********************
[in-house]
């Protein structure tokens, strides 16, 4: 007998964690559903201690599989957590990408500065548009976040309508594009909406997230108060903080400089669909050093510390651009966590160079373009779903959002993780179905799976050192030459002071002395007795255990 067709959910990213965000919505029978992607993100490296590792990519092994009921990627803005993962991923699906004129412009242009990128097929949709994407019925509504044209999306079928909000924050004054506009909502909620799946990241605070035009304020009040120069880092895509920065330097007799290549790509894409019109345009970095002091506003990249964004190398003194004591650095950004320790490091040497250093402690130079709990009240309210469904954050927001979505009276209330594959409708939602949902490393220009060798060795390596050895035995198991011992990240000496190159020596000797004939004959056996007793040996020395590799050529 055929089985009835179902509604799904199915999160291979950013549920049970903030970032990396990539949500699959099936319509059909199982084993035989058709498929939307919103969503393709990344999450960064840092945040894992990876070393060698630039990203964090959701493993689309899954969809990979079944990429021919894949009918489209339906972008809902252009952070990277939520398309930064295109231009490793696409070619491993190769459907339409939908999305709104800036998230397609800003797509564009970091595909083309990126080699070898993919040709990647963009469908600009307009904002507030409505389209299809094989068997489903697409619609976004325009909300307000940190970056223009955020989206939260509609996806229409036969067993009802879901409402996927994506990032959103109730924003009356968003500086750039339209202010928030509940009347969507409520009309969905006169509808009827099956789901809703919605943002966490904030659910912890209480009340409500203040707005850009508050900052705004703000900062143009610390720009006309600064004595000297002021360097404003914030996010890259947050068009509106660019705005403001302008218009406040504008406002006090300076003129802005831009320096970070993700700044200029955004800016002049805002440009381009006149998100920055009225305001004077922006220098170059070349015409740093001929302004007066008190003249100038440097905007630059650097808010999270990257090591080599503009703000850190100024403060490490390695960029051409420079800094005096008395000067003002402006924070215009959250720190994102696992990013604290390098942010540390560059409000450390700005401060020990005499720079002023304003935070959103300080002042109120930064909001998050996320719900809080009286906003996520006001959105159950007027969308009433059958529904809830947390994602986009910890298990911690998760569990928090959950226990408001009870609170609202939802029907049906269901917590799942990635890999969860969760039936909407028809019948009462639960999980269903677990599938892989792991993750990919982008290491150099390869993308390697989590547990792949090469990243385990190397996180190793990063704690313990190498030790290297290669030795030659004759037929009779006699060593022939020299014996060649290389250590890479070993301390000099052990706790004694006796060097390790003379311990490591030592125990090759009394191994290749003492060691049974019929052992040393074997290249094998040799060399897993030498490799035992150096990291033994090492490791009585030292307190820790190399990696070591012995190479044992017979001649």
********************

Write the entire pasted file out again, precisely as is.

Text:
[in-house]
């Protein structure tokens, strides 16, 4: 007998964690559903201690599989957590990408500065548009976040309508594009909406997230108060903080400089669909050093510390651009966590160079373009779903959002993780179905799976050192030459002071002395007795255990 067709959910990213965000919505029978992607993100490296590792990519092994009921990627803005993962991923699906004129412009242009990128097929949709994407019925509504044209999306079928909000924050004054506009909502909620799946990241605070035009304020009040120069880092895509920065330097007799290549790509894409019109345009970095002091506003990249964004190398003194004591650095950004320790490091040497250093402690130079709990009240309210469904954050927001979505009276209330594959409708939602949902490393220009060798060795390596050895035995198991011992990240000496190159020596000797004939004959056996007793040996020395590799050529 055929089985009835179902509604799904199915999160291979950013549920049970903030970032990396990539949500699959099936319509059909199982084993035989058709498929939307919103969503393709990344999450960064840092945040894992990876070393060698630039990203964090959701493993689309899954969809990979079944990429021919894949009918489209339906972008809902252009952070990277939520398309930064295109231009490793696409070619491993190769459907339409939908999305709104800036998230397609800003797509564009970091595909083309990126080699070898993919040709990647963009469908600009307009904002507030409505389209299809094989068997489903697409619609976004325009909300307000940190970056223009955020989206939260509609996806229409036969067993009802879901409402996927994506990032959103109730924003009356968003500086750039339209202010928030509940009347969507409520009309969905006169509808009827099956789901809703919605943002966490904030659910912890209480009340409500203040707005850009508050900052705004703000900062143009610390720009006309600064004595000297002021360097404003914030996010890259947050068009509106660019705005403001302008218009406040504008406002006090300076003129802005831009320096970070993700700044200029955004800016002049805002440009381009006149998100920055009225305001004077922006220098170059070349015409740093001929302004007066008190003249100038440097905007630059650097808010999270990257090591080599503009703000850190100024403060490490390695960029051409420079800094005096008395000067003002402006924070215009959250720190994102696992990013604290390098942010540390560059409000450390700005401060020990005499720079002023304003935070959103300080002042109120930064909001998050996320719900809080009286906003996520006001959105159950007027969308009433059958529904809830947390994602986009910890298990911690998760569990928090959950226990408001009870609170609202939802029907049906269901917590799942990635890999969860969760039936909407028809019948009462639960999980269903677990599938892989792991993750990919982008290491150099390869993308390697989590547990792949090469990243385990190397996180190793990063704690313990190498030790290297290669030795030659004759037929009779006699060593022939020299014996060649290389250590890479070993301390000099052990706790004694006796060097390790003379311990490591030592125990090759009394191994290749003492060691049974019929052992040393074997290249094998040799060399897993030498490799035992150096990291033994090492490791009585030292307190820790190399990696070591012995190479044992017979001649």